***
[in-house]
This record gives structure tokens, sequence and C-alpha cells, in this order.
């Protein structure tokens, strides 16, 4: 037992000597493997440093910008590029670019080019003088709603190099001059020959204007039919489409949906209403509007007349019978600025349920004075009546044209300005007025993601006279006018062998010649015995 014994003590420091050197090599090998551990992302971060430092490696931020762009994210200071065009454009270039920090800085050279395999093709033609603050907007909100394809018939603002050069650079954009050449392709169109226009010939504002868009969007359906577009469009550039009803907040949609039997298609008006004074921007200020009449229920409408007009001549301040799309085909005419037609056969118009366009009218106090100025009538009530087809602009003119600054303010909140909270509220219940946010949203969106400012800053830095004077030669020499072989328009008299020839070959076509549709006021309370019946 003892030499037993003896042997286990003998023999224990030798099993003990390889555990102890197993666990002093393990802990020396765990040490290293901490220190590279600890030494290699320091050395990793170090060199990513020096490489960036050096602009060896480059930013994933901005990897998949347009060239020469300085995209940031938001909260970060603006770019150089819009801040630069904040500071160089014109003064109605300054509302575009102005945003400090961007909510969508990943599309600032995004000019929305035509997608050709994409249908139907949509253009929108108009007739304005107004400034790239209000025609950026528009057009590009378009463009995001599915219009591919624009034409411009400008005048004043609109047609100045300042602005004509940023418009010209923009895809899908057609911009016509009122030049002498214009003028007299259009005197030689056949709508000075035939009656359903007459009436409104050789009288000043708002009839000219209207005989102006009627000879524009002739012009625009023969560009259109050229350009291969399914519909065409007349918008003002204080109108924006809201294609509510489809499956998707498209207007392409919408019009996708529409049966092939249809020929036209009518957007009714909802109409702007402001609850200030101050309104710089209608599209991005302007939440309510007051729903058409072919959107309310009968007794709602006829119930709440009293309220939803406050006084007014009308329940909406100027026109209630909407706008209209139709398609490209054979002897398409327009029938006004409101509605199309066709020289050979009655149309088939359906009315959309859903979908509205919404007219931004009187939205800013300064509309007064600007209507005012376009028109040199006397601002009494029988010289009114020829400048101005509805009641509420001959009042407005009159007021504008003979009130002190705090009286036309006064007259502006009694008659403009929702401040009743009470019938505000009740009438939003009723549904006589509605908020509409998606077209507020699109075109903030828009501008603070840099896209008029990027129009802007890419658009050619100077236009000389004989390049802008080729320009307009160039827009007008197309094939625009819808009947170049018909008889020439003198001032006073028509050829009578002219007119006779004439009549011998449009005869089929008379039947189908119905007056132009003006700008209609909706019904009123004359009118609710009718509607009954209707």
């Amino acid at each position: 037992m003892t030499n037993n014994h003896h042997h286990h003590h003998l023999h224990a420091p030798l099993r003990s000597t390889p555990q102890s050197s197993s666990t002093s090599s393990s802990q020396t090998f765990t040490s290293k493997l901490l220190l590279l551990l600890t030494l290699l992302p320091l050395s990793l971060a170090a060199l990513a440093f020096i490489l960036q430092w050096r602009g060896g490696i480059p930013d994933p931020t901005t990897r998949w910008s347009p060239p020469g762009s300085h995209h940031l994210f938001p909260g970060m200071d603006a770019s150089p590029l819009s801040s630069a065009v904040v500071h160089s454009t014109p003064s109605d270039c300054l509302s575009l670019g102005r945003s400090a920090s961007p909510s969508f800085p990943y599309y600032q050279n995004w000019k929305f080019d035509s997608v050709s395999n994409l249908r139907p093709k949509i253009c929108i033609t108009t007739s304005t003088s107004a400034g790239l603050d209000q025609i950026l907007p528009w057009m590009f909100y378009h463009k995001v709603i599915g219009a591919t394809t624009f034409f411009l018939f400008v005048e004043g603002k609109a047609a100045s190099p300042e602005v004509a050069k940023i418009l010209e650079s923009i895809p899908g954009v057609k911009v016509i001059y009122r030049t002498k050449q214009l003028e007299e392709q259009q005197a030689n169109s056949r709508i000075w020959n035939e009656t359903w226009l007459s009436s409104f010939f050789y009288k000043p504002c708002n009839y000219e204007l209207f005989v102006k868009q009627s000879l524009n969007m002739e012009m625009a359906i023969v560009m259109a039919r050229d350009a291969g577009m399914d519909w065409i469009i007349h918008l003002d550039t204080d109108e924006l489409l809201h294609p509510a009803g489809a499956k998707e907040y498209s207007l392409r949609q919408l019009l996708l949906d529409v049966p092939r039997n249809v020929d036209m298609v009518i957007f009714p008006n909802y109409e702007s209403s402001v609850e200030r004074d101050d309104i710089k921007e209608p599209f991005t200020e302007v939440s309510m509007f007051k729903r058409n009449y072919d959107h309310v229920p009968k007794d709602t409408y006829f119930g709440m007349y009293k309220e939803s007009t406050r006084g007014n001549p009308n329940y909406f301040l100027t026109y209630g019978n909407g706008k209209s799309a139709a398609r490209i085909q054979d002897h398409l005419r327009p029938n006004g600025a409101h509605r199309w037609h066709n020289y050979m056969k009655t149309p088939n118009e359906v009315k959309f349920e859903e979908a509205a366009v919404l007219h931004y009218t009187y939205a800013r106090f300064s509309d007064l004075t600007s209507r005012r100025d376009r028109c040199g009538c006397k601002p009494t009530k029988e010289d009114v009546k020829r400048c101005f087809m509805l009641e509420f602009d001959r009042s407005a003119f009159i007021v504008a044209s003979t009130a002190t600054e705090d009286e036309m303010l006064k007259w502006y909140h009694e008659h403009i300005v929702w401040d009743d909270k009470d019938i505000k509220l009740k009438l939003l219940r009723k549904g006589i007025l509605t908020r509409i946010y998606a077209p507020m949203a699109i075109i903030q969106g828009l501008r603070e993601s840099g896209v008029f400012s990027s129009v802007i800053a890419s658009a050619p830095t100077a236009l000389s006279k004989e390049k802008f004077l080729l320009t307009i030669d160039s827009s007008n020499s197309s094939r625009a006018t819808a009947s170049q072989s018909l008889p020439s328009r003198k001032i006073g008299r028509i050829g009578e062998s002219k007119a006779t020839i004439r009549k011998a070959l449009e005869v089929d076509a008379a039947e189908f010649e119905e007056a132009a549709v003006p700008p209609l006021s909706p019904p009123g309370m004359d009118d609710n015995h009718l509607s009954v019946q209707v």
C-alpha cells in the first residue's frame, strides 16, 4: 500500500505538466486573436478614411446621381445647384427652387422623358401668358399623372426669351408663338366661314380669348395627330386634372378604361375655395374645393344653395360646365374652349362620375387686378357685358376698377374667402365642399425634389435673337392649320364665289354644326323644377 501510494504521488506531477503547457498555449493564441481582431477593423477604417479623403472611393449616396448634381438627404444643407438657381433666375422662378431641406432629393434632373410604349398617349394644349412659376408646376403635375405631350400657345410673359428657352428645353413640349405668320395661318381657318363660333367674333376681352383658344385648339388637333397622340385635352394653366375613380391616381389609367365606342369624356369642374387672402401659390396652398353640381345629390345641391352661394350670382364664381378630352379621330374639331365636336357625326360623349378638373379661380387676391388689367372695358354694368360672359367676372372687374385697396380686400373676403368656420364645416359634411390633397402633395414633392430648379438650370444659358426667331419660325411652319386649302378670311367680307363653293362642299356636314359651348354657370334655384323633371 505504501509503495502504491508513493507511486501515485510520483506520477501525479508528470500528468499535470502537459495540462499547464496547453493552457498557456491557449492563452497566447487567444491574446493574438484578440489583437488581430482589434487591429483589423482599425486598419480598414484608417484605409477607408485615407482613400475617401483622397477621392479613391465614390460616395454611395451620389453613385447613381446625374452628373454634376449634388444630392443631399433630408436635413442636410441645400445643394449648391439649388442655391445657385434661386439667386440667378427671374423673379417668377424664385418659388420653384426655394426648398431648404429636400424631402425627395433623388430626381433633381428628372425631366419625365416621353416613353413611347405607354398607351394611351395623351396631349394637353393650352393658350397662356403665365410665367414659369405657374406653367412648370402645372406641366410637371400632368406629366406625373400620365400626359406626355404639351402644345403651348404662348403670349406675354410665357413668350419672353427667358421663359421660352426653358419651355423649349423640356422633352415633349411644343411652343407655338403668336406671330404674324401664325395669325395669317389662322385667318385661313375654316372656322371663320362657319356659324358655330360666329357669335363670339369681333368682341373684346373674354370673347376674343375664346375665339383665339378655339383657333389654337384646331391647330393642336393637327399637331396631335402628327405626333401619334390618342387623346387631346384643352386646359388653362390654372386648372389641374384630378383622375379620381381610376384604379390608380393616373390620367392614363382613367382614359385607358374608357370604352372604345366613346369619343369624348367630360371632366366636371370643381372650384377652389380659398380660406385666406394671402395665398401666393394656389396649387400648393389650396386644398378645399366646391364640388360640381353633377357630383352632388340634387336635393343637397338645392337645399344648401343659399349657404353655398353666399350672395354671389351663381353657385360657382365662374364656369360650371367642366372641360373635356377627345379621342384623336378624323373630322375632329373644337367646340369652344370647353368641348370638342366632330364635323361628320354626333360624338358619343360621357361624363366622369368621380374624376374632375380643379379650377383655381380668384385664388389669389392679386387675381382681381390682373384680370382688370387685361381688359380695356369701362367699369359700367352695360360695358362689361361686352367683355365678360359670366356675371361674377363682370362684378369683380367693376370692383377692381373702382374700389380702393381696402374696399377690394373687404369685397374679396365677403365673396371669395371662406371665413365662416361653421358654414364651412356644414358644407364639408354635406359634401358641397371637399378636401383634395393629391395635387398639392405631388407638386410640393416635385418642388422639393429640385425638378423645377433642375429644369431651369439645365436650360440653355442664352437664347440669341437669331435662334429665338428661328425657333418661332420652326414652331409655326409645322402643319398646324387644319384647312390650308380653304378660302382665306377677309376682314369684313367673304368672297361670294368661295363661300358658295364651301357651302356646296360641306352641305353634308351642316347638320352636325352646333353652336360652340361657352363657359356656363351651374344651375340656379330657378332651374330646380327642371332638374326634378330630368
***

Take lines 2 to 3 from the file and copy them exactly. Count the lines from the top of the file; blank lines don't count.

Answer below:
This record gives structure tokens, sequence and C-alpha cells, in this order.
């Protein structure tokens, strides 16, 4: 037992000597493997440093910008590029670019080019003088709603190099001059020959204007039919489409949906209403509007007349019978600025349920004075009546044209300005007025993601006279006018062998010649015995 014994003590420091050197090599090998551990992302971060430092490696931020762009994210200071065009454009270039920090800085050279395999093709033609603050907007909100394809018939603002050069650079954009050449392709169109226009010939504002868009969007359906577009469009550039009803907040949609039997298609008006004074921007200020009449229920409408007009001549301040799309085909005419037609056969118009366009009218106090100025009538009530087809602009003119600054303010909140909270509220219940946010949203969106400012800053830095004077030669020499072989328009008299020839070959076509549709006021309370019946 003892030499037993003896042997286990003998023999224990030798099993003990390889555990102890197993666990002093393990802990020396765990040490290293901490220190590279600890030494290699320091050395990793170090060199990513020096490489960036050096602009060896480059930013994933901005990897998949347009060239020469300085995209940031938001909260970060603006770019150089819009801040630069904040500071160089014109003064109605300054509302575009102005945003400090961007909510969508990943599309600032995004000019929305035509997608050709994409249908139907949509253009929108108009007739304005107004400034790239209000025609950026528009057009590009378009463009995001599915219009591919624009034409411009400008005048004043609109047609100045300042602005004509940023418009010209923009895809899908057609911009016509009122030049002498214009003028007299259009005197030689056949709508000075035939009656359903007459009436409104050789009288000043708002009839000219209207005989102006009627000879524009002739012009625009023969560009259109050229350009291969399914519909065409007349918008003002204080109108924006809201294609509510489809499956998707498209207007392409919408019009996708529409049966092939249809020929036209009518957007009714909802109409702007402001609850200030101050309104710089209608599209991005302007939440309510007051729903058409072919959107309310009968007794709602006829119930709440009293309220939803406050006084007014009308329940909406100027026109209630909407706008209209139709398609490209054979002897398409327009029938006004409101509605199309066709020289050979009655149309088939359906009315959309859903979908509205919404007219931004009187939205800013300064509309007064600007209507005012376009028109040199006397601002009494029988010289009114020829400048101005509805009641509420001959009042407005009159007021504008003979009130002190705090009286036309006064007259502006009694008659403009929702401040009743009470019938505000009740009438939003009723549904006589509605908020509409998606077209507020699109075109903030828009501008603070840099896209008029990027129009802007890419658009050619100077236009000389004989390049802008080729320009307009160039827009007008197309094939625009819808009947170049018909008889020439003198001032006073028509050829009578002219007119006779004439009549011998449009005869089929008379039947189908119905007056132009003006700008209609909706019904009123004359009118609710009718509607009954209707």